The FX series “The People v. O.J. Simpson,” which depicted the 1995 trial of Mr. Simpson, aired its finale on April 5, bringing the critically acclaimed series to an end.
“Simpson” starred Cuba Gooding Jr. as the former athlete, while actors including Sarah Paulson, David Schwimmer, and John Travolta portrayed various members of the prosecution and the defense, respectively, who were involved in the trial.
The series, which is the first in the “American Crime Story” franchise planned by executive producer Ryan Murphy of “American Horror Story,” drew critical acclaim from the start, with reviewers praising the way the show portrayed issues of law and race in America.
According to critics, the series maintained this quality to the end, with the season finale bringing the 10 episodes of content to a creatively satisfying close.
The episode depicted the end of the case, including closing arguments and the verdict being delivered in the case against Simpson.
New York Times writer James Poniewozik wrote of the finale and the series as a whole, “What makes ‘The People v. O. J. Simpson’ great historical drama is that it’s not about something that happened once. It’s about things that matter now. (And I don’t mean the Kardashians.) By showing us the past, it allows us to see things in our present that we’re too certain of our rightness to notice. It lets us at least try to see the world as others see it, unclouded by the way we have always seen it.”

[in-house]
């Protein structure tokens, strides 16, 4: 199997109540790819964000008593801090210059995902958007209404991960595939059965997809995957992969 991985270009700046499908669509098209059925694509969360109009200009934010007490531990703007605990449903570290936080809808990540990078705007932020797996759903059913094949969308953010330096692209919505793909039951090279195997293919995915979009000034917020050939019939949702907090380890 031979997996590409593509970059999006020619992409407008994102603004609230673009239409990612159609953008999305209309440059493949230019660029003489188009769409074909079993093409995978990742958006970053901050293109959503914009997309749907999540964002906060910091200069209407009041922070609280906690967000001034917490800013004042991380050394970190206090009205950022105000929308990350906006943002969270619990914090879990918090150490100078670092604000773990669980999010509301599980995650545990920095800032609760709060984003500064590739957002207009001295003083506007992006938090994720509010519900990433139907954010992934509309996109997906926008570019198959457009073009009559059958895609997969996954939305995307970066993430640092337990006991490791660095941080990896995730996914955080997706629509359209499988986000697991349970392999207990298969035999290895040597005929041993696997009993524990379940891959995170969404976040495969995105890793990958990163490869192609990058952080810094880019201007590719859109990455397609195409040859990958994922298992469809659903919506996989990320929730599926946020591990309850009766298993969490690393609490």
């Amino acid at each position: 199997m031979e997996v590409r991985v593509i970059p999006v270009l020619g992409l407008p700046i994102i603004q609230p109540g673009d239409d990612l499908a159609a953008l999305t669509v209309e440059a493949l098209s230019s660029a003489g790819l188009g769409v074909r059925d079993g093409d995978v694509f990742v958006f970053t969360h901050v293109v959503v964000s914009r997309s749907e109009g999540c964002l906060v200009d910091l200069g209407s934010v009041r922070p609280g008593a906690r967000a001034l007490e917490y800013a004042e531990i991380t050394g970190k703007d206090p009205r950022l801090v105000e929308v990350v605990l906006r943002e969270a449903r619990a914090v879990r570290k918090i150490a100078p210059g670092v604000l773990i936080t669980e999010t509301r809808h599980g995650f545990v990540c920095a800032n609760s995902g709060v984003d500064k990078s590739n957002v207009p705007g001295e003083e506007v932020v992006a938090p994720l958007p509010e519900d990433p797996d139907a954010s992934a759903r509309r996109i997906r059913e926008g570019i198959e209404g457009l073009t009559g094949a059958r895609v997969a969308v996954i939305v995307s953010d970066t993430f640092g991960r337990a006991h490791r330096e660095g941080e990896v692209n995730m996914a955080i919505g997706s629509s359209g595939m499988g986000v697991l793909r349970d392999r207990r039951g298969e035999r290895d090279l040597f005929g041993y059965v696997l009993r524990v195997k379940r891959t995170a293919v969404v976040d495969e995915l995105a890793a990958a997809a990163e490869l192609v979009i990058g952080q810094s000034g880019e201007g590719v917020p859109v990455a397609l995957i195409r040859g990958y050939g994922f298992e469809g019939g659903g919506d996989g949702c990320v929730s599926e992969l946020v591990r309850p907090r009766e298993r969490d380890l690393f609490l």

Variety critic Maureen Ryan found the series as a whole “fantastic.”
“We already knew the verdict, which you would think would drain the season finale of ‘American Crime Story’ of tension and suspense,” Ms. Ryan wrote. “And you would be wrong. Confounding expectations has been this drama’s strong suit from the start…. the writers, cast and directors dug into the characters and circumstances in ways that made the narrative come alive in powerful ways.… The crisp, wonderfully modulated finale felt fresh, important and vital, not least because even though that trial is over – the reconstructed version of it, anyway – the unfinished business of race still dominates American life today.”
And Spencer Kornhaber of The Atlantic wrote that the series challenges viewers who experienced the Simpson trial to see it in a new light.
“The notion of the Simpson affair as a sordid and ignoble piece of history, at best a cautionary tale but mostly an embarrassment that should be forgotten, is commonly held,” Mr. Kornhaber wrote. “'American Crime Story: The People v. O.J. Simpson,’ on some level, rebukes it. For nearly every figure transformed by the media spectacle into caricature or villain, it countered with a complicated human being trying to do the right thing. Last night’s finale left open the question of whether there was a wider lesson to be learned, but it made very clear that there were wider forces at work to explain the not-guilty verdict that many people found baffling. It also made clear that those forces are still at work today, and that to disregard them is to miss how the world functions.”